Table of Contents
Journal of Structures
Volume 2014 (2014), Article ID 524156, 13 pages
http://dx.doi.org/10.1155/2014/524156
Research Article

Precast Prestressed Concrete Truss-Girder for Roof Applications

1Omaha Public Power District, 444 South 16th Street Mall, Omaha, NE 68102, USA
2University of Nebraska-Lincoln, 1110 South 67th Street, Omaha, NE 68182, USA

Received 24 July 2014; Revised 4 November 2014; Accepted 19 November 2014; Published 14 December 2014

Academic Editor: Domenico Bruno

Copyright © 2014 Peter Samir and George Morcous. This is an open access article distributed under the Creative Commons Attribution License, which permits unrestricted use, distribution, and reproduction in any medium, provided the original work is properly cited.

Abstract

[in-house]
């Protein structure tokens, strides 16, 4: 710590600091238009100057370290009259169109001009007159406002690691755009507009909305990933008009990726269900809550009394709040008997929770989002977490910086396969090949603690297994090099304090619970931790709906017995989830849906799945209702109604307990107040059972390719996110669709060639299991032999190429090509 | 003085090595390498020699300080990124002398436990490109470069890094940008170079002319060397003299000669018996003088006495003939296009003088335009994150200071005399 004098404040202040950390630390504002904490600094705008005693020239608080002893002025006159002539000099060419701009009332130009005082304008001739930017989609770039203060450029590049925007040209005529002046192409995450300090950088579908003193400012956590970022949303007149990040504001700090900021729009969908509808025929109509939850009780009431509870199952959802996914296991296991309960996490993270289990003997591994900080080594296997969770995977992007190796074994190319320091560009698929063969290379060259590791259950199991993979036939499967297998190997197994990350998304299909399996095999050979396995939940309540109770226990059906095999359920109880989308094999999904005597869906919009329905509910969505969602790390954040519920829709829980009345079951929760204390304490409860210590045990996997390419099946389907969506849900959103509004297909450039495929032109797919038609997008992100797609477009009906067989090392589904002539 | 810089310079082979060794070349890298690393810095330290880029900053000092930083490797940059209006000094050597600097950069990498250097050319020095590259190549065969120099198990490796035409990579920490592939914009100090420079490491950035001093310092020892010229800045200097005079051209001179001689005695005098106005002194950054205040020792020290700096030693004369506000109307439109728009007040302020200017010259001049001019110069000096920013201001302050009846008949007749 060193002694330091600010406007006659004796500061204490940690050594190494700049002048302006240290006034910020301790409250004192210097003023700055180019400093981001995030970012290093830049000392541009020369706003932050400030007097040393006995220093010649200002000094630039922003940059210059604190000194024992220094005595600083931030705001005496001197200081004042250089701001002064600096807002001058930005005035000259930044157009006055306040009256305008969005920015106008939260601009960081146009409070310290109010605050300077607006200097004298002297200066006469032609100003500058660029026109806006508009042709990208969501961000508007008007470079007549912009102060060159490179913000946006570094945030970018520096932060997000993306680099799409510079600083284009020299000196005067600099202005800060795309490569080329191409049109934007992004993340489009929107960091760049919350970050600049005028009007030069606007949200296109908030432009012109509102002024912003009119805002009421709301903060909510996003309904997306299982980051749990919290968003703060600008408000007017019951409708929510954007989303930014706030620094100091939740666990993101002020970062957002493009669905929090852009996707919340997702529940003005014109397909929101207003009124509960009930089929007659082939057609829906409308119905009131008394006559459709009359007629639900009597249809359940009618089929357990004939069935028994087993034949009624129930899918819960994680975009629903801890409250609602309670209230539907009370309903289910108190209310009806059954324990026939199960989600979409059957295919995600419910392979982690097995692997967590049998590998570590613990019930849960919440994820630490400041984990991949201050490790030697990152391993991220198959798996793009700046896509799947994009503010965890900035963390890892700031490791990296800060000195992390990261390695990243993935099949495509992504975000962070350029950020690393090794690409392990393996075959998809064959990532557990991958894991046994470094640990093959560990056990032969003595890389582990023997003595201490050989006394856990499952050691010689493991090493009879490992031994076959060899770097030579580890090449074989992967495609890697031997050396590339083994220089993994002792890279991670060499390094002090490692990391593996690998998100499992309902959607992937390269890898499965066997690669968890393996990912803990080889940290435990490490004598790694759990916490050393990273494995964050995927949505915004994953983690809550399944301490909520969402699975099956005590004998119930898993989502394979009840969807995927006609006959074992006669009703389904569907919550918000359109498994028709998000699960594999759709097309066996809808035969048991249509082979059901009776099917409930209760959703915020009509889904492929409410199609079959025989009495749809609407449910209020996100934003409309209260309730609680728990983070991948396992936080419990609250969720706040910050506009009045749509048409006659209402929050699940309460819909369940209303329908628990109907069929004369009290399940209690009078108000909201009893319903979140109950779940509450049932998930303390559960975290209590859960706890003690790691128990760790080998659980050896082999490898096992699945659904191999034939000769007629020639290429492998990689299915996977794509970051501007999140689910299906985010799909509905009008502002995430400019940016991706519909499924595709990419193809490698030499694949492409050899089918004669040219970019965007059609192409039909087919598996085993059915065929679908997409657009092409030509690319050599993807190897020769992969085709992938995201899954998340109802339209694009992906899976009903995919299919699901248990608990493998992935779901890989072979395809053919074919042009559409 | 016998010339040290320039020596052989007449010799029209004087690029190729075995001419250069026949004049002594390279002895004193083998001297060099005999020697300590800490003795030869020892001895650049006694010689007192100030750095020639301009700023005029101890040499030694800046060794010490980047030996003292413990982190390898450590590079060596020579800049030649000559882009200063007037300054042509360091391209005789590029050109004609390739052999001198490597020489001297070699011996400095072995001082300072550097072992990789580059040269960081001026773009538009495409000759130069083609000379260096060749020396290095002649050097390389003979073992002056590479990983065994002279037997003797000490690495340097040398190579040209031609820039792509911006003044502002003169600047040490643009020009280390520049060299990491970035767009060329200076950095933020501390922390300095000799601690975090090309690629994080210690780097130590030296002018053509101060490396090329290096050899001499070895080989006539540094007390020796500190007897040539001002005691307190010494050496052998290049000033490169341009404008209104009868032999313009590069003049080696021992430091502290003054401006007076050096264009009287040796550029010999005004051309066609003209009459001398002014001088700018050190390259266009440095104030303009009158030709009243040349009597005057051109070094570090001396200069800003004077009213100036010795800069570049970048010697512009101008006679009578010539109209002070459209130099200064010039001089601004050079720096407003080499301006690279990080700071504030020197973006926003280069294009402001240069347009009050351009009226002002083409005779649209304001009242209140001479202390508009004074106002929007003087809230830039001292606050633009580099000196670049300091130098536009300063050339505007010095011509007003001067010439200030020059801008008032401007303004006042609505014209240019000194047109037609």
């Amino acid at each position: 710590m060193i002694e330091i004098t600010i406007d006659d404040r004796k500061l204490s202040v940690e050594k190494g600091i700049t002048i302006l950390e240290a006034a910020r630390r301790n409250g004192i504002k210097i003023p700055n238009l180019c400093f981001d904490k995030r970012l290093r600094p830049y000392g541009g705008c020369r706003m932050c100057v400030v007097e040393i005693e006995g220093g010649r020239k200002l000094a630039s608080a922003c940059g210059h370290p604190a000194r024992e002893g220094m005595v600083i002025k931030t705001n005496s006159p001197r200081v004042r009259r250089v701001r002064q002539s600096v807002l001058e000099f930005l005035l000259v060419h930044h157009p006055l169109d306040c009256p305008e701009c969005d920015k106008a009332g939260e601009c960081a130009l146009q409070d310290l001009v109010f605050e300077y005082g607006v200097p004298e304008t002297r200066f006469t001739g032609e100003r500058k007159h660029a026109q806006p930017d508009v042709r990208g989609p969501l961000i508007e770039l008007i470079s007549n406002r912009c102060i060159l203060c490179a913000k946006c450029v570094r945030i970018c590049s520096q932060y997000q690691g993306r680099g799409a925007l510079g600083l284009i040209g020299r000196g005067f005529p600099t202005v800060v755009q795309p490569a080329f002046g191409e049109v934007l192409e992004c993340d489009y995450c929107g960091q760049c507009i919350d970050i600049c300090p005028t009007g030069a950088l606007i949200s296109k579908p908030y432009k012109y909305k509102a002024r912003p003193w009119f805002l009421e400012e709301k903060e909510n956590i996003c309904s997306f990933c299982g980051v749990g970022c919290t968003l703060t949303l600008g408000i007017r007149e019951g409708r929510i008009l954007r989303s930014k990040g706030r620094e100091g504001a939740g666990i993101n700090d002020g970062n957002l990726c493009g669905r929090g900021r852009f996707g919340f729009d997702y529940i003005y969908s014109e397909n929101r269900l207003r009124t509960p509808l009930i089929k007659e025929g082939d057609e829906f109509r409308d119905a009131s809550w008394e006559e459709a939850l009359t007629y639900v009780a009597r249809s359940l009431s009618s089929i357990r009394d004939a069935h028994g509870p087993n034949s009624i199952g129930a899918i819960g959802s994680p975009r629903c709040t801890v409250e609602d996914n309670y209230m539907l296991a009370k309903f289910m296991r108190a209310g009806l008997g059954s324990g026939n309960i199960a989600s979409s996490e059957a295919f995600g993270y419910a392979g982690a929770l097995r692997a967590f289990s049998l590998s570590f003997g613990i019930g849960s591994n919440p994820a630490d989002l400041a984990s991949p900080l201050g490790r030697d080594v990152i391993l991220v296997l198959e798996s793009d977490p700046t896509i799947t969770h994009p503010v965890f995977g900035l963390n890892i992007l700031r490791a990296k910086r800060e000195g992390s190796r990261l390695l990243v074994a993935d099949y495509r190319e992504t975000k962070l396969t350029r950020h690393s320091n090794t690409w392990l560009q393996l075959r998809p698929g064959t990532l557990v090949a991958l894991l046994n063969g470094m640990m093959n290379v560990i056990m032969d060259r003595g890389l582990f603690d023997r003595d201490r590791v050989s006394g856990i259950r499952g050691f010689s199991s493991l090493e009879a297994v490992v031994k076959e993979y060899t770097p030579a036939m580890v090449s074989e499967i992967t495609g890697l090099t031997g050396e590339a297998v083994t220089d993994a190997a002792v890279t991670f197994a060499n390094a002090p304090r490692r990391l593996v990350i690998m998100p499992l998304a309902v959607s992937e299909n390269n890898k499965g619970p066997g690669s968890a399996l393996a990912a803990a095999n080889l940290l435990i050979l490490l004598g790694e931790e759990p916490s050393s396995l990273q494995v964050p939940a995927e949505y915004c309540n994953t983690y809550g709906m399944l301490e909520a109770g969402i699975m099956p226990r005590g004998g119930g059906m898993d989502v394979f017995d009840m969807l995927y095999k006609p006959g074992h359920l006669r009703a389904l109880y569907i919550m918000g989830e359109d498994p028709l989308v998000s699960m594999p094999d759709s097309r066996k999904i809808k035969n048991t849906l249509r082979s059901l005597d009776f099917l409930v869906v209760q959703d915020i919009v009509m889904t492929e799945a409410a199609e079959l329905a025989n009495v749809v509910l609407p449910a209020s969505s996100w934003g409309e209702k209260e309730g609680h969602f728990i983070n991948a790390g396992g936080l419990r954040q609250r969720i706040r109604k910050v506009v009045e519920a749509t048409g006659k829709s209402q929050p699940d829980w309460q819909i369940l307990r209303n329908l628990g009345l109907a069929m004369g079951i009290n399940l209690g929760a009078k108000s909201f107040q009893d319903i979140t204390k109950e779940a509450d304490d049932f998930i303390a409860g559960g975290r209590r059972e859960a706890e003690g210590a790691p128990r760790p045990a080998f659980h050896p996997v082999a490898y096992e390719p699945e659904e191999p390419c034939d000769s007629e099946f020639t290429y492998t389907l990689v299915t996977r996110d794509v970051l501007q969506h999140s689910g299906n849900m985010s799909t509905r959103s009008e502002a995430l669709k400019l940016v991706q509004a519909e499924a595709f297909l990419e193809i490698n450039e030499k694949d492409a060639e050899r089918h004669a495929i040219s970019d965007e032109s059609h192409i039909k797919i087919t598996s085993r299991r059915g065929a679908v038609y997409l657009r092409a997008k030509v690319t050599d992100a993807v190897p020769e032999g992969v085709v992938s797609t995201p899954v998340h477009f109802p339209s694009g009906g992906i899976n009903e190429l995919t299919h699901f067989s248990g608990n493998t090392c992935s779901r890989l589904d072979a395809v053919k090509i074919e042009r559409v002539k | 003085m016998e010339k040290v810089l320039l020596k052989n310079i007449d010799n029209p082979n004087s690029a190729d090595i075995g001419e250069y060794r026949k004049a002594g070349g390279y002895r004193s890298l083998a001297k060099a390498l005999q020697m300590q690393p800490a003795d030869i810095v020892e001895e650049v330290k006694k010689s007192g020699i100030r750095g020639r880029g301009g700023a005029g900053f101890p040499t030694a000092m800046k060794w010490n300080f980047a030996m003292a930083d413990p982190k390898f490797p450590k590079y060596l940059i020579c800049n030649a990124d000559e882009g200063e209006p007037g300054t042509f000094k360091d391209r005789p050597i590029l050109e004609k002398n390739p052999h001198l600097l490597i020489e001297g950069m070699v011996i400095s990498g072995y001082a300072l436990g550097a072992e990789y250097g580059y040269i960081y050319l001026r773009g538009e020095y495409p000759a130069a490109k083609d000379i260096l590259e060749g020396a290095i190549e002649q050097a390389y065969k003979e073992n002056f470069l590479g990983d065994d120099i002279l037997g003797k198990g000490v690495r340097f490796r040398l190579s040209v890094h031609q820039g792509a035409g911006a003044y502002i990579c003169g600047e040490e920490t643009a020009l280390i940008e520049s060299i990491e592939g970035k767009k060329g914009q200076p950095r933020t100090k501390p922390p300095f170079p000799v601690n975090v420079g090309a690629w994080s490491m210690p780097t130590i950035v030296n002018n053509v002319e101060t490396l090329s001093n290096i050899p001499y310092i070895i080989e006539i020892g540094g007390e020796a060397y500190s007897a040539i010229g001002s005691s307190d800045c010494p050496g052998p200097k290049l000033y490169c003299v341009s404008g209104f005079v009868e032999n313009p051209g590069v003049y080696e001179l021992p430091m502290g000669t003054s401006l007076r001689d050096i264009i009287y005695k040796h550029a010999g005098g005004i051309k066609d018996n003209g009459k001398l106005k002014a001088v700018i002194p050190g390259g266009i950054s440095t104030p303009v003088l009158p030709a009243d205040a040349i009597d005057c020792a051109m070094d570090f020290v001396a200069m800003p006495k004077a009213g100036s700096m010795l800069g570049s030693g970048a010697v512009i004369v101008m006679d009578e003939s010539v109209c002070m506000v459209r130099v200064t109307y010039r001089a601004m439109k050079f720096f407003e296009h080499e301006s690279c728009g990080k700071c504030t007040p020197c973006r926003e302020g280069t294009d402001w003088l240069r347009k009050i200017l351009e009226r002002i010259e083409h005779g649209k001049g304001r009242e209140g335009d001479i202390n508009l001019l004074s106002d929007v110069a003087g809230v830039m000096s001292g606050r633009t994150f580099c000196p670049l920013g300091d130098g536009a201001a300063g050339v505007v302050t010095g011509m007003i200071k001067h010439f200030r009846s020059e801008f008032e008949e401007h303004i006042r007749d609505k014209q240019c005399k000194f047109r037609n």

Steel trusses are the most popular system for supporting long-span roofs in commercial buildings, such as warehouses and aircraft hangars. There are several advantages of steel trusses, such as lightweight, ease of handling and erection, and geometric flexibility. However, they have some drawbacks, such as high material and maintenance cost, and low fire resistance. In this paper, a precast concrete truss is proposed as an alternative to steel trusses for spans up to 48 m (160 ft) without intermediate supports. The proposed design is easy to produce and has lower construction and maintenance costs than steel trusses. The truss consists of two segments that are formed using standard bridge girder forms with block-outs in the web which result in having diagonals and vertical members and reduces girder weight. The two segments are then connected using a wet joint and post-tensioned longitudinally to form a crowned truss. The proposed design optimizes the truss-girder member locations, cross-sections, and material use. A 9 m (30 ft) long truss specimen is constructed using self-consolidated concrete to investigate the constructability and structural capacity of the proposed design. A finite element analysis of the specimen is conducted to investigate stresses at truss diagonals, verticals, and connections. Testing results indicate the production and structural efficiency of the developed system.